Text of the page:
SHANGHAI (Reuters) - Bank of China, one of the country’s “Big Four” state banks, has begun to sharply limit corporate customers’ ability to purchase foreign currency in Shanghai, in what sources said on Friday was a bid to help stem capital outflows and ease depreciation pressure on the yuan.
Under the unwritten new policy, described by two sources familiar with the details, bankers at China’s fourth-biggest lender began this week to discourage companies wishing to change yuan into dollars.
Those firms which insisted on doing so were told they would be restricted to exchanging a maximum of $1 million. Previously, there had been no restrictions on companies’ forex purchases.
The policy comes as China’s government adopts increasingly aggressive measures to control movements of yuan out of the country and snuff out expectations that the currency would continue to spiral lower.
It has already lost nearly 6 percent against the resurgent dollar so far this year, taking it to more than eight-year lows.
“All preferential policies regarding forex purchases have been canceled,” said one of the sources, who declined to be identified by name because she was not authorized to speak publicly.
The source said the rules only applied to Bank of China’s Shanghai operations, but that other locations were free to set their own corresponding policies.
Neither Bank of China nor the State Administration of Foreign Exchange (SAFE), which oversees China’s forex policy, had an immediate comment.
Bank of China’s Shanghai operations were “starting to strictly control forex purchases... and have imposed restrictions on forex purchases worth $1 million or more”, the second source said.
One source described the policy as “voluntary”, while the other said it had come from SAFE.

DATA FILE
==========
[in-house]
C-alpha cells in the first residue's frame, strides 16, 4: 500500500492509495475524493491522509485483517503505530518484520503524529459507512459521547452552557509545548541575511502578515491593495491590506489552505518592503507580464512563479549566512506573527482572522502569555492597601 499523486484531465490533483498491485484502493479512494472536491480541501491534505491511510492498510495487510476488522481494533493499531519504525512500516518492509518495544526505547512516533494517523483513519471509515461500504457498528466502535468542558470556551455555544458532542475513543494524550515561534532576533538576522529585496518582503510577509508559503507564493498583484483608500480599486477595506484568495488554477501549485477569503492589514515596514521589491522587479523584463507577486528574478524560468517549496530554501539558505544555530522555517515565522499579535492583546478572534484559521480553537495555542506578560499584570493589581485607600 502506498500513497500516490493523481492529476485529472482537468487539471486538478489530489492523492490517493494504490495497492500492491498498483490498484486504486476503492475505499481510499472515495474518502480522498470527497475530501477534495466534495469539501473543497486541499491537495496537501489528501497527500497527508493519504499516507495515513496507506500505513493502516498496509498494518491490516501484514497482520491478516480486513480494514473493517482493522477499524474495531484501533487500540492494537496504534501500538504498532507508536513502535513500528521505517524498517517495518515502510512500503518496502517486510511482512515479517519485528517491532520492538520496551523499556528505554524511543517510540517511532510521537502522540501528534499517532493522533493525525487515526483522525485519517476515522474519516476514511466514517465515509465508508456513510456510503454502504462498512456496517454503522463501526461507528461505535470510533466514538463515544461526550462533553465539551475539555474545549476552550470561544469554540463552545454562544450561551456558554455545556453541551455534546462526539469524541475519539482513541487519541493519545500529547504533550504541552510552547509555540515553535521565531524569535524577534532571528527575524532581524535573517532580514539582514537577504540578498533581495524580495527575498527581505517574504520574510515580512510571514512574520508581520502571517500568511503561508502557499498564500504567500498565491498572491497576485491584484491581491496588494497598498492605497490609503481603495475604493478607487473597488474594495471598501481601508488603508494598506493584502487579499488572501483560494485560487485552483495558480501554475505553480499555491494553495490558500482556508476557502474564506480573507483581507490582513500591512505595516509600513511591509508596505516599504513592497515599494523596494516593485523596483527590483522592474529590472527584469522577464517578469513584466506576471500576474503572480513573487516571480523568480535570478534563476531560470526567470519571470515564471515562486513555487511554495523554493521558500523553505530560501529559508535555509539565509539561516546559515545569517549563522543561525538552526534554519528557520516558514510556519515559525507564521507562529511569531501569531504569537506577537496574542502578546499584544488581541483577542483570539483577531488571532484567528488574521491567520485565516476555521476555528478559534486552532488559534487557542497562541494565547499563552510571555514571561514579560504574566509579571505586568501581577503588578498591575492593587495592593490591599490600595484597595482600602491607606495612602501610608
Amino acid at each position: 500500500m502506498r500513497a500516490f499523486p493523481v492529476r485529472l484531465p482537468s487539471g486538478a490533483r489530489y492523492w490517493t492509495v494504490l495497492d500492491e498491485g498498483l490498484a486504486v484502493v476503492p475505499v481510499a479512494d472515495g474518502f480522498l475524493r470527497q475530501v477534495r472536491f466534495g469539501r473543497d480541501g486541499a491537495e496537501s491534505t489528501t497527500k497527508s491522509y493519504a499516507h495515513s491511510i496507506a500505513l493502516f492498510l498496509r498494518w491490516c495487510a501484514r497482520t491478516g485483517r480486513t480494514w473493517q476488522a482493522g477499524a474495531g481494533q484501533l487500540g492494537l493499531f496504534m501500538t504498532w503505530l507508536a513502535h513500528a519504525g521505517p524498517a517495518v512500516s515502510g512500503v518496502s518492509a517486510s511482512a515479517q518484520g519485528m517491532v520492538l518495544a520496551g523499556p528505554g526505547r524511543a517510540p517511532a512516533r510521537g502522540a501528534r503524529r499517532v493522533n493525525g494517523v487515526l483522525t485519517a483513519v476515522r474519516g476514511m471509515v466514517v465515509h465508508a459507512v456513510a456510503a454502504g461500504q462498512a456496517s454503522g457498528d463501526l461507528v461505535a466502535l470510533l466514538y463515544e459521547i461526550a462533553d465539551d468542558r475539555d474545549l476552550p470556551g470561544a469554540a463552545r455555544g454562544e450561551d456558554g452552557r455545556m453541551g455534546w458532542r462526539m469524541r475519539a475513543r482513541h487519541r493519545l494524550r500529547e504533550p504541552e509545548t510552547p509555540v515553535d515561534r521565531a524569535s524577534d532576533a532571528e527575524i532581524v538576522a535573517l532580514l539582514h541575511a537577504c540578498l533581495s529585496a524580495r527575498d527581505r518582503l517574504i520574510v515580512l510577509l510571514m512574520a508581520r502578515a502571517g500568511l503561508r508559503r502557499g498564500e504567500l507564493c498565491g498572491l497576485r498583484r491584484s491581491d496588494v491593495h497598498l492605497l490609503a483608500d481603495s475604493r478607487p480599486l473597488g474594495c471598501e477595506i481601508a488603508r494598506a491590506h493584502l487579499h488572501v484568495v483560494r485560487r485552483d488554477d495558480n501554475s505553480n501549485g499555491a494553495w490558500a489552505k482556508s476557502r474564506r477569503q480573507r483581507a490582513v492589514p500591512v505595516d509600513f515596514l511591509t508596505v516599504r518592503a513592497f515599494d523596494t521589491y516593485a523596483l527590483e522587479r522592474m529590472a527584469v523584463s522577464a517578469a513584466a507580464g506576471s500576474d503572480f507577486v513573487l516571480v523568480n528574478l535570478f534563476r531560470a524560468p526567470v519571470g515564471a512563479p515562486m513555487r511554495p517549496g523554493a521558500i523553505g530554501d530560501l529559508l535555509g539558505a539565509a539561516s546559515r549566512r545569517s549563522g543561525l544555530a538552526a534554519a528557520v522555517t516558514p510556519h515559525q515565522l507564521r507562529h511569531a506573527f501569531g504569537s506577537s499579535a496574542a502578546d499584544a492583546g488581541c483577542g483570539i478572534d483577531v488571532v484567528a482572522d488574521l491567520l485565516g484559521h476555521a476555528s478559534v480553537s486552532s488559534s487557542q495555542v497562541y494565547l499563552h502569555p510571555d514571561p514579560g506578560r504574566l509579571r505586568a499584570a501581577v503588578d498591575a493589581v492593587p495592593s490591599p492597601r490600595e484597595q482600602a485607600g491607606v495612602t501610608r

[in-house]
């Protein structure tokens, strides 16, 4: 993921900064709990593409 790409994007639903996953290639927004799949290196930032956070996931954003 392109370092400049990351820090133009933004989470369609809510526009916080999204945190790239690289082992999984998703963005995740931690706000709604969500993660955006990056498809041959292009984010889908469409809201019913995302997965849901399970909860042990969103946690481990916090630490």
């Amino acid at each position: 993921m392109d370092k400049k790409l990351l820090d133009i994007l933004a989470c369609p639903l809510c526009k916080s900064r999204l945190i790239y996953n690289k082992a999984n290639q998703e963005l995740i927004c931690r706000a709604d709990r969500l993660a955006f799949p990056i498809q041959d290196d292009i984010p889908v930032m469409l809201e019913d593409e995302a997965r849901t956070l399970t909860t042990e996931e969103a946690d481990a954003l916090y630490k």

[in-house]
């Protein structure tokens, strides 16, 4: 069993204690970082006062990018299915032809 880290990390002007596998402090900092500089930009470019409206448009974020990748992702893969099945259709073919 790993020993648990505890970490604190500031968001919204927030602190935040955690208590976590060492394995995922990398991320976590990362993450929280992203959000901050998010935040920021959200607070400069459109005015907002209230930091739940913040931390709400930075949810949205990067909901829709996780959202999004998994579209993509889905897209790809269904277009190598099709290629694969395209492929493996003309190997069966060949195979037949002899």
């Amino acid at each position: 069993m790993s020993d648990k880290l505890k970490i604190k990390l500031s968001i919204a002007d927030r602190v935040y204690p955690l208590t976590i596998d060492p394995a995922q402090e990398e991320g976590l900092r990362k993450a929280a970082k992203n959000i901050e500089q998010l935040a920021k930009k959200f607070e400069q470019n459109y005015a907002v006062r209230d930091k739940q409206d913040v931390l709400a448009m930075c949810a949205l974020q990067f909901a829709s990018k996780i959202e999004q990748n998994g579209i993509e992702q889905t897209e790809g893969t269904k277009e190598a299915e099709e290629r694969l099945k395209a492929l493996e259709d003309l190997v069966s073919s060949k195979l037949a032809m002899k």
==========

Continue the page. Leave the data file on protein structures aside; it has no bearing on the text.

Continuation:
Either way, the measures appeared to be an escalation of the government’s war on outflows after SAFE earlier this week started vetting transfers abroad worth $5 million or more and increased scrutiny of major outbound deals.
While limited in scope, the bank’s Shanghai foreign exchange restrictions are more than just a symbolic step.
Bank of China was once the only Chinese bank authorized to conduct foreign exchange transactions, and remains the country’s biggest trader of foreign currency. It has more overseas branches than any other Chinese bank.
At least one other bank was adopting similar measures to curb foreign exchange sales.
An official at a mid-sized shareholding bank in Shanghai, who declined to be identified, said the lender had suspended all forex purchases. It was also preventing individuals from transferring foreign currency to their relatives, taking aim at a common workaround to take money overseas.
Chinese regulations grant individuals a foreign exchange quota of $50,000 a year. Many have moved larger sums abroad by tapping relatives’ quotas.
Capital outflows have grown as a concern this year for the government as it attempts to put the economy back on track and keep the currency stable without exhausting its foreign exchange reserves.
Last week, a senior central bank researcher warned that the fall in the yuan’s exchange rate was shaping market expectations of further losses and triggering capital flight, and that it was necessary to “break this feedback loop”.
Underscoring the risks, China’s foreign exchange reserves fell $45.7 billion - the most in nine months - in October and by far more than expected to the lowest since March 2011, indicating further capital outflows despite recent signs that the world’s second-largest economy was stabilizing.
The central bank is widely believed to have sold U.S. dollars to cushion the yuan currency’s descent in October.
On Friday, state banks sold dollars in the market for a fifth straight day on Friday, helping keep the yuan steady at around 6.88 to the dollar.
November’s foreign exchange reserves data is due out next Wednesday.
A Reuters poll of more than 50 foreign exchange analysts this week suggested that the yuan would likely slip to 6.90 per dollar by the end of this month, and then depreciate steadily to 7.14 in a year, which would mark its lowest level in nearly a decade.
Writing by John Ruwitch; Editing by Kim Coghill